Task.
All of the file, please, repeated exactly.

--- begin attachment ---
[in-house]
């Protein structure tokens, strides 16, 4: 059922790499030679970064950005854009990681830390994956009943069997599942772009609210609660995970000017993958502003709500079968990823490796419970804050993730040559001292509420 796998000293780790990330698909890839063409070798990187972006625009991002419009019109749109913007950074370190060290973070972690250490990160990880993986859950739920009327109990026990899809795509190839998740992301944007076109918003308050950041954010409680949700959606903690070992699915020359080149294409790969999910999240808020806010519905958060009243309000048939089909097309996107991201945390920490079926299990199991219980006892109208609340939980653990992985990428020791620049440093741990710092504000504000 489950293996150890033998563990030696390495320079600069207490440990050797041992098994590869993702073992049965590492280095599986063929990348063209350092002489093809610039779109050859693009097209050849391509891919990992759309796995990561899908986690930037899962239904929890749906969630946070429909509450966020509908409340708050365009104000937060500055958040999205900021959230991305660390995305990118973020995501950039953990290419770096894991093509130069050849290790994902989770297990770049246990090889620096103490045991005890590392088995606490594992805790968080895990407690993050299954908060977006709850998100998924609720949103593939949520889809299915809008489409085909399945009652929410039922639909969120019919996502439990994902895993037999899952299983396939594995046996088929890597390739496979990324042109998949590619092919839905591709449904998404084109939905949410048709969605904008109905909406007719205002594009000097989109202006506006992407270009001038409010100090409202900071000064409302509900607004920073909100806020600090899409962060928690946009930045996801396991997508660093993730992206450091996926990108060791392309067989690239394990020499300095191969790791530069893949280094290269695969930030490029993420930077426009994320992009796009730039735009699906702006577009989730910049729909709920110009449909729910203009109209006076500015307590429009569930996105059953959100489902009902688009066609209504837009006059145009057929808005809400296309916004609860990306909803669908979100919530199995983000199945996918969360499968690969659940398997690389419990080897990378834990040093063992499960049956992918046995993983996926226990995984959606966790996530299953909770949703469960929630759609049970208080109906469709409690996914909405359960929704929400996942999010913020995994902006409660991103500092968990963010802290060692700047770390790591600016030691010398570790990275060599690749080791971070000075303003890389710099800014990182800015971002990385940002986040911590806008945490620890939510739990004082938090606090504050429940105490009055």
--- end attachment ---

[in-house]
């Protein structure tokens, strides 16, 4: 059922790499030679970064950005854009990681830390994956009943069997599942772009609210609660995970000017993958502003709500079968990823490796419970804050993730040559001292509420 796998000293780790990330698909890839063409070798990187972006625009991002419009019109749109913007950074370190060290973070972690250490990160990880993986859950739920009327109990026990899809795509190839998740992301944007076109918003308050950041954010409680949700959606903690070992699915020359080149294409790969999910999240808020806010519905958060009243309000048939089909097309996107991201945390920490079926299990199991219980006892109208609340939980653990992985990428020791620049440093741990710092504000504000 489950293996150890033998563990030696390495320079600069207490440990050797041992098994590869993702073992049965590492280095599986063929990348063209350092002489093809610039779109050859693009097209050849391509891919990992759309796995990561899908986690930037899962239904929890749906969630946070429909509450966020509908409340708050365009104000937060500055958040999205900021959230991305660390995305990118973020995501950039953990290419770096894991093509130069050849290790994902989770297990770049246990090889620096103490045991005890590392088995606490594992805790968080895990407690993050299954908060977006709850998100998924609720949103593939949520889809299915809008489409085909399945009652929410039922639909969120019919996502439990994902895993037999899952299983396939594995046996088929890597390739496979990324042109998949590619092919839905591709449904998404084109939905949410048709969605904008109905909406007719205002594009000097989109202006506006992407270009001038409010100090409202900071000064409302509900607004920073909100806020600090899409962060928690946009930045996801396991997508660093993730992206450091996926990108060791392309067989690239394990020499300095191969790791530069893949280094290269695969930030490029993420930077426009994320992009796009730039735009699906702006577009989730910049729909709920110009449909729910203009109209006076500015307590429009569930996105059953959100489902009902688009066609209504837009006059145009057929808005809400296309916004609860990306909803669908979100919530199995983000199945996918969360499968690969659940398997690389419990080897990378834990040093063992499960049956992918046995993983996926226990995984959606966790996530299953909770949703469960929630759609049970208080109906469709409690996914909405359960929704929400996942999010913020995994902006409660991103500092968990963010802290060692700047770390790591600016030691010398570790990275060599690749080791971070000075303003890389710099800014990182800015971002990385940002986040911590806008945490620890939510739990004082938090606090504050429940105490009055």